The executive career management team hosted its annual Strategy Saturday event in January, part of a wide array of career resources offered to executive degree students at Georgetown’s McDonough School of Business. Three events — Strategy Saturday, the Recruitment Roundtable held this year on Feb. 15, and the Leadership Forum held in October — are signature programs designed to give students in Georgetown’s Executive MBA (EMBA), Executive Master’s in Leadership, and M.A. in International Business and Policy programs the experience and connections they need to achieve their career aspirations.
At Strategy Saturday, the emphasis was on broadening students’ knowledge of other industries. Small groups of around 10 students cycled from room to room listening to short presentations from over 20 industry leaders, from health care and consulting to the tech industry, learning the details of their industries and companies, along with insights from the panelist’s experiences in the c-suite.
Neil Sumilas (SFS’96, EMBA’17) moderated the Energy, Aerospace and Defense Industry panel, where the conversation centered around the panelists’ experiences with change management, in their own careers and at their companies. The audience heard a range of opinions on how to build a healthy corporate culture and how to integrate smaller companies into that culture.
In this regard, the diversity of professional background experiences was crucial, according to Sumilas. “The value was from hearing from people in different industries about how to handle transitions,” he said.
For Taha Memon (EMBA’20), the small group format was instrumental to the event’s success. “It’s a smaller room, so you can get more personal, you can get more Q and As out of it, rather than in a room of 200 people,” he said.
Attendees also received contact information for each speaker, which Memon said added to the event’s value as a networking opportunity. That, combined with the breadth of industry experience the speakers brought to the event, contributed to an important opportunity for executive degree students to make connections outside of their own fields.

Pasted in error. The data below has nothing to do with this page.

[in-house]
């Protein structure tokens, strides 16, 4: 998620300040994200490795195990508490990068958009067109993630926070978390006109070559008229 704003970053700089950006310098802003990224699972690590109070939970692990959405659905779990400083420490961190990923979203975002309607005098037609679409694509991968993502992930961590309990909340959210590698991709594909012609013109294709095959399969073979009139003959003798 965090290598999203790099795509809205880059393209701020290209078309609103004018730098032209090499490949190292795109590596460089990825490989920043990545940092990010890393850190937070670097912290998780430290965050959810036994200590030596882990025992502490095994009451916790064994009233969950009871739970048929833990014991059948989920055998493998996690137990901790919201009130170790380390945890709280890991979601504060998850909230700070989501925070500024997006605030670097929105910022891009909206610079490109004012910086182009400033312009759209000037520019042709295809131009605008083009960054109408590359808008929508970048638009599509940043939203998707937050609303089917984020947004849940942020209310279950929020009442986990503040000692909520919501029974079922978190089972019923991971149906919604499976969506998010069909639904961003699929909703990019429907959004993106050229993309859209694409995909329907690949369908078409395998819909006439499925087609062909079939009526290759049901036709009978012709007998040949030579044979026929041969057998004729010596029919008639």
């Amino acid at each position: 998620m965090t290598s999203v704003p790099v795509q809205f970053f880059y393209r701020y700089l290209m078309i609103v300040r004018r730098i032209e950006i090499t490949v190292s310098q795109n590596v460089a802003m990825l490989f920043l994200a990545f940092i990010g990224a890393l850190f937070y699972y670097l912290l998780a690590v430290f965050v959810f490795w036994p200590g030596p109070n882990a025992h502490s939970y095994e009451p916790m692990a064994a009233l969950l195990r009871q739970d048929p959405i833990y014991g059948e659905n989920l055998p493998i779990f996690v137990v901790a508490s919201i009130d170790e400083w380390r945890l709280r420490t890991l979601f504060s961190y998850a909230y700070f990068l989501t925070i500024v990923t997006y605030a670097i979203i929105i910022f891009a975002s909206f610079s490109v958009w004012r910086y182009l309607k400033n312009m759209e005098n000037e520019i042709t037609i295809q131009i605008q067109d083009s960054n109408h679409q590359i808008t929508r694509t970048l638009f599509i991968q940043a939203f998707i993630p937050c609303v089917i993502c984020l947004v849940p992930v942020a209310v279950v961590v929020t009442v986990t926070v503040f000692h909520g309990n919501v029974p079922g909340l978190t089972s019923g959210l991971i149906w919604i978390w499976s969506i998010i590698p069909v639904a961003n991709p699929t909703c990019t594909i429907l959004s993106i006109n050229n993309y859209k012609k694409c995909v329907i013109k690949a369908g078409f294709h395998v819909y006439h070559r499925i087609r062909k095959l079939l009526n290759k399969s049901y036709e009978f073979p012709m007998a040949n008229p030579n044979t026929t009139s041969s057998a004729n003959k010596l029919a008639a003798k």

According to Rajeswari Ramanan, assistant dean of career management for Georgetown’s executive degree programs, the Strategy Saturday speakers benefit as well as the students. Industry leaders get to see the talent pool at Georgetown McDonough for themselves and can explore opportunities to partner with the university.
The Recruitment Roundtable is an ideal follow-up to Strategy Saturday, Ramanan added. The event is more explicitly focused on recruitment: About a third of the Strategy Saturday employers attend, and speakers share open positions and provide employment information. Last year three students were hired as a direct result of the event.
The Leadership Forum focuses on bringing together industry leaders to address high-level management topics. At the most recent forum, leaders discussed issues ranging from how to adapt to the evolving role of technology across all industries to the basic questions of what a leader’s role should be within a company.
Beyond the range of special events for executive degree students, there are a variety of smaller-scale resources available. Students have access to personalized leadership assessments, one-on-one leadership coaching, and in-class lessons.
One objective of an EMBA degree, to Memon, is to gain a wider perspective on the business world than just one’s own industry. “The EMBA to me is a diversification. You’re trying to make sure you’re talking business broadly and are not just stuck in a silo. You’re looking at industries as a whole,” he said. Through Strategy Saturday, other career events, and in the classroom, Georgetown’s executive career management programming is designed to provide just that perspective.